family tree

I love to start projects, or plan projects. I have Pinterest boards that would make you cry they are so beautiful, and so many saved magazines it makes Karl a little crazy. I can SEE it all in my  head, but somehow I often seem to lose momentum before I get to the finished part. Maybe it's the whole little-guys-not-giving-me-much-time-to-sit thing. But this week I did finish a fun little embroidery project I started a year or so ago. I'm giving myself a little grace with this one since we have been living in four different homes since I started it, and the majority of the time it was in a box in transit somewhere between here and Jordan.

I saw this on Etsy (which is an entirely too dangerous site for me!) designed by Liz of the lovely shop cozyblue and loved it, especially being able to add on new "leaves" as our family hopefully expands over the years. There's something about family trees that I just love, and this one was so unique and creative. It's a fun addition to the artwork in our bedroom.


Tribute to a mother

Motherhood is a marathon. Not a new idea, I know - and I'm only on about mile 3, with my preschooler and toddler and still focused on the one-foot-in-front-of-the-other challenges of diaper changes, potty training, wiping noses and bottoms and faces and hands, reading books (over and over and over again) and doing battle daily with naptimes and bedtimes. But every so often I see or read or hear something that reminds me of the bigger picture: where it is we're going. The goal, eventually, for my two guys to become men; men who love God, who are kind and courageous and brave, who run fearlessly themselves in the race they have been set before. And I realize how humbling and awesome and terrifying and crucial this role of Mother is in shaping them on that journey.

If you haven't seen Stephen Colbert's tribute to his late mother Lorna yet, watch with tissues in hand. The powerful forging of a mother's love and laughter is clear in all the words he says, and what he doesn't say. I don't know right now what my boys would say about me in eulogy. God willing, they won't need to think about that themselves for many, many years. But I know what it is to pay tribute to a mother after she's gone, and to think daily about the impact she continues to have on my life.

As my feet hit the ground, one after another, with my eyes fixed on a horizon that seems so very distant right now, the prayer that has become a pulse, a rhythm, for me is just this - may I be a mother like my mother was. May my boys one day remember me like this.

freedom and security

Happy Memorial Day.  Probably because I come from a military family (myself, my husband, my brother, my sister, my dad, my mom, several uncles, both grandfathers...), this holiday has always meant much more to me than just cookouts and concerts and a day off work.  It's a time to remember those who have fought and sacrificed to win and protect our nation's freedom - especially those who paid the ultimate price.  So I try to take some time every Memorial Day to say a prayer for those who are serving in uniform, and for the families of those who won't make it home.  Freedom is so valuable, and so costly.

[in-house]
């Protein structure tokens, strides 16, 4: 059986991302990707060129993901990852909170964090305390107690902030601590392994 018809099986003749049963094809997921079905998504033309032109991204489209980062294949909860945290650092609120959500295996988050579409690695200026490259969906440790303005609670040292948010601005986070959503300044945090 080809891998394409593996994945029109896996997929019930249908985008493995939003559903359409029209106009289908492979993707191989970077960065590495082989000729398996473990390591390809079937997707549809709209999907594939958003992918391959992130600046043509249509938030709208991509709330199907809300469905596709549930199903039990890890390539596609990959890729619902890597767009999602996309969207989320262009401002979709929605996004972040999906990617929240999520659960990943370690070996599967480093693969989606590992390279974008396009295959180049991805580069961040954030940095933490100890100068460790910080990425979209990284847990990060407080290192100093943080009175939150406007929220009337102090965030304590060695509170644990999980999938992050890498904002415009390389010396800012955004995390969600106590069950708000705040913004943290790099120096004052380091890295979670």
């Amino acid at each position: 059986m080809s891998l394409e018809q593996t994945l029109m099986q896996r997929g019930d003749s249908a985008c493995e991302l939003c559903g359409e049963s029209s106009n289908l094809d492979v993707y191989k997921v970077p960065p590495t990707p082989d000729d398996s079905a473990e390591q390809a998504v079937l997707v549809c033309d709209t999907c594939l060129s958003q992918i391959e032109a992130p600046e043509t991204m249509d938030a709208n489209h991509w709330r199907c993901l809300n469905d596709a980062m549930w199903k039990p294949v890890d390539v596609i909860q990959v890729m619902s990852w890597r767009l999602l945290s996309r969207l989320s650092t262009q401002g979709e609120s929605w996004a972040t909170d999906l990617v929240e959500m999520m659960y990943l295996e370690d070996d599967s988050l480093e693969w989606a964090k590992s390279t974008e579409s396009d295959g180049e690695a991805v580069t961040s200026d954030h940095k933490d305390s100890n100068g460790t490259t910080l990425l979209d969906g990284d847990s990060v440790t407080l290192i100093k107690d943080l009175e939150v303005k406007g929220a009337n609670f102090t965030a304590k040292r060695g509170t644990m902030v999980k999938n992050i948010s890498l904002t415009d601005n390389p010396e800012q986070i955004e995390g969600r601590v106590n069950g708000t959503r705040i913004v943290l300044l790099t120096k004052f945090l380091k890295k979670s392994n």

Cashel's been getting a little taste of freedom this last week, as he's started to crawl (!).  Maybe I should say he's started to scoot... it's more grabbing the floor and pulling with his fingers while he pushes with his toes, powered by a heavy dose of pure stubbornness.  But he does get where he wants to go, and he's getting pretty darn fast.  As I've watched him and encouraged him, I've noticed a couple things: first, that my floors need to be swept much more often/thoroughly than I've apparently been doing, and second, that my baby needs to balance this little taste of freedom with a healthy serving of security.  He loves to be on his tummy, scooting around and chasing after his toys, but every few minutes he looks around to find me in the room and orient himself, and every ten minutes or so he makes his way over to wherever I am to grab my foot and ask to be picked up.  He usually doesn't want to stay long; he just wants a hug and to know that I'm right there if he needs me.  He's just touching base.  Making sure I'm still within reach.  And when he gets tired or scared or hurt, he wants to know that I'll come rescue him.  As long as he can see me, he's a pretty happy kiddo; chattering away and exploring everything he can get his hands on. 

Being a parent has taught me more about God and His relationship with us than I ever understood before.  Concepts I might have gotten in my head before are now firmly rooted in my heart.  The idea that He loves us more than we can comprehend, no matter what we do?  I just have to think about that sweet little boy to understand that.  Knowing that when I cry out, when I'm hurting or scared or tired, He's there to comfort me?  I have a much better picture of that now.  The idea that even though we have the freedom to go off on our own, do our own thing, it's always better to keep a connection to Him and "touch base" throughout the day?  Okay.  Got that one too.